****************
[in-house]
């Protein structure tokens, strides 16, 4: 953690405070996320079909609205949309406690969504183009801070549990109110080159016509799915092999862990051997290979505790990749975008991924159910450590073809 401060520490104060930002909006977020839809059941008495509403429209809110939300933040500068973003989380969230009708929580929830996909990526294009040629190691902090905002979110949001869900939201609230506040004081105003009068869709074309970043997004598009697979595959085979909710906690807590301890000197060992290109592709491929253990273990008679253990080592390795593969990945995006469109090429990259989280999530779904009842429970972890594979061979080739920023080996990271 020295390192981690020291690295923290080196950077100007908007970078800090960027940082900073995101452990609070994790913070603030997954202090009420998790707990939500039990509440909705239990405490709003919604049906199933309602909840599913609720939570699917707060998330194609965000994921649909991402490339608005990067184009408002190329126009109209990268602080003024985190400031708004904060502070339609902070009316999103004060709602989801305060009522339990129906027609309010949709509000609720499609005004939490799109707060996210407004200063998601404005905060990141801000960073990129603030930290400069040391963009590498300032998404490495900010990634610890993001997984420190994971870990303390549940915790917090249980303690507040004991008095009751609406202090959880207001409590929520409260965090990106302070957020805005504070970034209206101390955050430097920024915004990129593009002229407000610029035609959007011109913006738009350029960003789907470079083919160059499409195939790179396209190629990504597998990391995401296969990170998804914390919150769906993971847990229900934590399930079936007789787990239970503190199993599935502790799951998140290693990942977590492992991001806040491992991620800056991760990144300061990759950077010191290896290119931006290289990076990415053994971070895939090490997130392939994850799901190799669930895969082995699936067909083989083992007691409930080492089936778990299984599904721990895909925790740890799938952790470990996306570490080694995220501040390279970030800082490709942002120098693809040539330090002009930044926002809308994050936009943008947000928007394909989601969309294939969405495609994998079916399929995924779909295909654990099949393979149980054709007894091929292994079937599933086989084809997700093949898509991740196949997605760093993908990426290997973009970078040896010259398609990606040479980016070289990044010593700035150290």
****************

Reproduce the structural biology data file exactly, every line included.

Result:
[in-house]
């Protein structure tokens, strides 16, 4: 953690405070996320079909609205949309406690969504183009801070549990109110080159016509799915092999862990051997290979505790990749975008991924159910450590073809 401060520490104060930002909006977020839809059941008495509403429209809110939300933040500068973003989380969230009708929580929830996909990526294009040629190691902090905002979110949001869900939201609230506040004081105003009068869709074309970043997004598009697979595959085979909710906690807590301890000197060992290109592709491929253990273990008679253990080592390795593969990945995006469109090429990259989280999530779904009842429970972890594979061979080739920023080996990271 020295390192981690020291690295923290080196950077100007908007970078800090960027940082900073995101452990609070994790913070603030997954202090009420998790707990939500039990509440909705239990405490709003919604049906199933309602909840599913609720939570699917707060998330194609965000994921649909991402490339608005990067184009408002190329126009109209990268602080003024985190400031708004904060502070339609902070009316999103004060709602989801305060009522339990129906027609309010949709509000609720499609005004939490799109707060996210407004200063998601404005905060990141801000960073990129603030930290400069040391963009590498300032998404490495900010990634610890993001997984420190994971870990303390549940915790917090249980303690507040004991008095009751609406202090959880207001409590929520409260965090990106302070957020805005504070970034209206101390955050430097920024915004990129593009002229407000610029035609959007011109913006738009350029960003789907470079083919160059499409195939790179396209190629990504597998990391995401296969990170998804914390919150769906993971847990229900934590399930079936007789787990239970503190199993599935502790799951998140290693990942977590492992991001806040491992991620800056991760990144300061990759950077010191290896290119931006290289990076990415053994971070895939090490997130392939994850799901190799669930895969082995699936067909083989083992007691409930080492089936778990299984599904721990895909925790740890799938952790470990996306570490080694995220501040390279970030800082490709942002120098693809040539330090002009930044926002809308994050936009943008947000928007394909989601969309294939969405495609994998079916399929995924779909295909654990099949393979149980054709007894091929292994079937599933086989084809997700093949898509991740196949997605760093993908990426290997973009970078040896010259398609990606040479980016070289990044010593700035150290």